Where the film is not at its best (spoilers ahead) is in the third act when Riddler spontaneously stops obsessing about corruption and how the city had abandoned orphans like him and decides to murder a lot of poor people by flooding the city. At the end, The Batman swings wide with the large explosions and unexamined repercussions of an action movie, instead of staying focused on the moral murkiness and Se7en-inspired neo-noir storytelling. It also throws in a radical tonal-shifting Joker cameo that serves no purpose (other than to remind us that, much like Batman, we will never, ever be free of this character for good). 

The Batman finds Batman doing both what he does best and what he does worst and abandons the very questions it raises about those things in favor of spectacle. It’s frustrating, given how much I enjoyed the first two hours of this movie, but The Batman is still worth a watch in theaters. Fans of David Fincher will find a lot to like here, as well as fans of the comics Batman: Year One (written by Frank Miller, art by David Mazzucchelli) and Batman: The Long Halloween (written by Jeph Loeb, art by Tim Sale) and Batman and adjacent titles by writers like Grant Morrison, Tom King, Scott Snyder and many others. 

Highlights also include the casting—Serkis, Kravitz, Wright and Dano make for a strong supporting cast, along with my favorite Skarsgård brilliantly chewing the scenery as a skeezy DA, and Robert Pattinson knows how to play a brooding young man full of anger and self-loathing. Compared to Bats past, “Battinson” is closest to Christian Bale in approach, but he’s (thankfully) not nearly as growl-y. Now, I have watched every live-action adaptation of Batman (and probably close to every animated one as well). As far as where The Batman ranks compared to other Batman films, they’re honestly hard to compare (the Schumacher films had ice puns and bat-nipples, after all). It strikes a tone most similar to Nolan’s films, but, thanks to the cast and sensical plot, I think I’d rather watch The Batman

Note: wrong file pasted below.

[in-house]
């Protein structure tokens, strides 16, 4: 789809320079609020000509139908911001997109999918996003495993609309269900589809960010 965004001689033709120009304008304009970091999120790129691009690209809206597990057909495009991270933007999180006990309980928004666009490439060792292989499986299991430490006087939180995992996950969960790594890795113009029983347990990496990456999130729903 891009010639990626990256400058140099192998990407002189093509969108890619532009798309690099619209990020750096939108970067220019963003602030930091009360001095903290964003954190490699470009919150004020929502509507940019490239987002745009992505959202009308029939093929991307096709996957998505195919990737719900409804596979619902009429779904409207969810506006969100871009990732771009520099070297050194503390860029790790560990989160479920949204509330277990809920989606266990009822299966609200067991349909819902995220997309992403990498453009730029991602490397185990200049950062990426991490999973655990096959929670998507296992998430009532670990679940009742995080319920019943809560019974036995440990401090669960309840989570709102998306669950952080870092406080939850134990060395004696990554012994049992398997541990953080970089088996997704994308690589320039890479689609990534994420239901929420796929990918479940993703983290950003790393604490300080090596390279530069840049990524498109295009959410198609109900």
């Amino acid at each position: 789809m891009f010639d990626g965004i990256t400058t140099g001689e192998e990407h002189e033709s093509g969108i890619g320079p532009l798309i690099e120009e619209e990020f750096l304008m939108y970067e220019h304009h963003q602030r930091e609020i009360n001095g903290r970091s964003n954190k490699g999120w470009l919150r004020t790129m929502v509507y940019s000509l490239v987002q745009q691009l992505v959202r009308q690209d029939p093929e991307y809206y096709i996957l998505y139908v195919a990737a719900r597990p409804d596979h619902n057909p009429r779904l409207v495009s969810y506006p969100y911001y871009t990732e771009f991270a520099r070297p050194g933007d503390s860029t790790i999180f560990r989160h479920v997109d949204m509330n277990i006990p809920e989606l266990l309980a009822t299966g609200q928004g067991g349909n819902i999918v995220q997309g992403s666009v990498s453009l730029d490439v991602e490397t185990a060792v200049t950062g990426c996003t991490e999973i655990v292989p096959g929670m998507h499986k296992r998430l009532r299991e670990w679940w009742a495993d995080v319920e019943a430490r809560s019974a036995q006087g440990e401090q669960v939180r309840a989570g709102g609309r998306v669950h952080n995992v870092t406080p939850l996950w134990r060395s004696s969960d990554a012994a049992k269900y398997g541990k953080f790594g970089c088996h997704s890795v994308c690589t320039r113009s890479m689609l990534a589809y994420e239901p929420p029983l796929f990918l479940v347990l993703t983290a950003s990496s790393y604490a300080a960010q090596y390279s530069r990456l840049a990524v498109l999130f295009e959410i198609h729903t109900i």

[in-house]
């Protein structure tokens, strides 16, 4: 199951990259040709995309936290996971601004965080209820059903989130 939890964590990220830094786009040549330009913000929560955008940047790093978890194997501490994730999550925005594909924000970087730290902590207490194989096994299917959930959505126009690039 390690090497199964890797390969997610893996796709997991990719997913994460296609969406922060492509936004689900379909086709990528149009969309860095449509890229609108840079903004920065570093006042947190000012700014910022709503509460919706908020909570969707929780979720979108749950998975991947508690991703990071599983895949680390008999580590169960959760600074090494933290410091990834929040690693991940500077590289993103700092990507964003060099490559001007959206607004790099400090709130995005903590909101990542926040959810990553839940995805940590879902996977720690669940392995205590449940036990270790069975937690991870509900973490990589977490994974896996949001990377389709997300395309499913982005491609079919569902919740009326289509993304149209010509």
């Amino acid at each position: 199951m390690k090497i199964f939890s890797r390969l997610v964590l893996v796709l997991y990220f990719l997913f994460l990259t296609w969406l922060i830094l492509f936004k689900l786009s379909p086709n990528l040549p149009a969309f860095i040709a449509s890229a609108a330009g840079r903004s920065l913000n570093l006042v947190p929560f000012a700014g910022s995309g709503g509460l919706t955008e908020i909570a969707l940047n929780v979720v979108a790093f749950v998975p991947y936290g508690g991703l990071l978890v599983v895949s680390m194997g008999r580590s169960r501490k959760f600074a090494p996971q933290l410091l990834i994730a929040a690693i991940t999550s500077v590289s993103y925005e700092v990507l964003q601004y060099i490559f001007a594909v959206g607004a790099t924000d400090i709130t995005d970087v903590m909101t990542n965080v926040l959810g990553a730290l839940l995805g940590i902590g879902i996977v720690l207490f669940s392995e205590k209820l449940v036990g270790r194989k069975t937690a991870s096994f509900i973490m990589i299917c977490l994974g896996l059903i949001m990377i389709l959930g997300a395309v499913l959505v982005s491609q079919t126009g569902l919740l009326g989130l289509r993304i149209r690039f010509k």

The Batman opens in theaters March 4, 2022; directed by Matt Reeves; screenplay by Matt Reeves, Mattson Tomlin, Peter Craig; 2h 56m run time. Official synopsis: Batman ventures into Gotham City’s underworld when a sadistic killer leaves behind a trail of cryptic clues. As the evidence begins to lead closer to home and the scale of the perpetrator’s plans become clear, he must forge new relationships, unmask the culprit and bring justice to the abuse of power and corruption that has long plagued the metropolis.

For more film reviews, check out Salt Lake magazine’s Entertainment section and subscribe to receive the latest print issue.

Christie Porter
Christie Porterhttps://christieporter.com/
Christie Porter is the managing editor of Salt Lake Magazine. She has worked as a journalist for nearly a decade, writing about everything under the sun, but she really loves writing about nerdy things and the weird stuff. She recently published her first comic book short this year.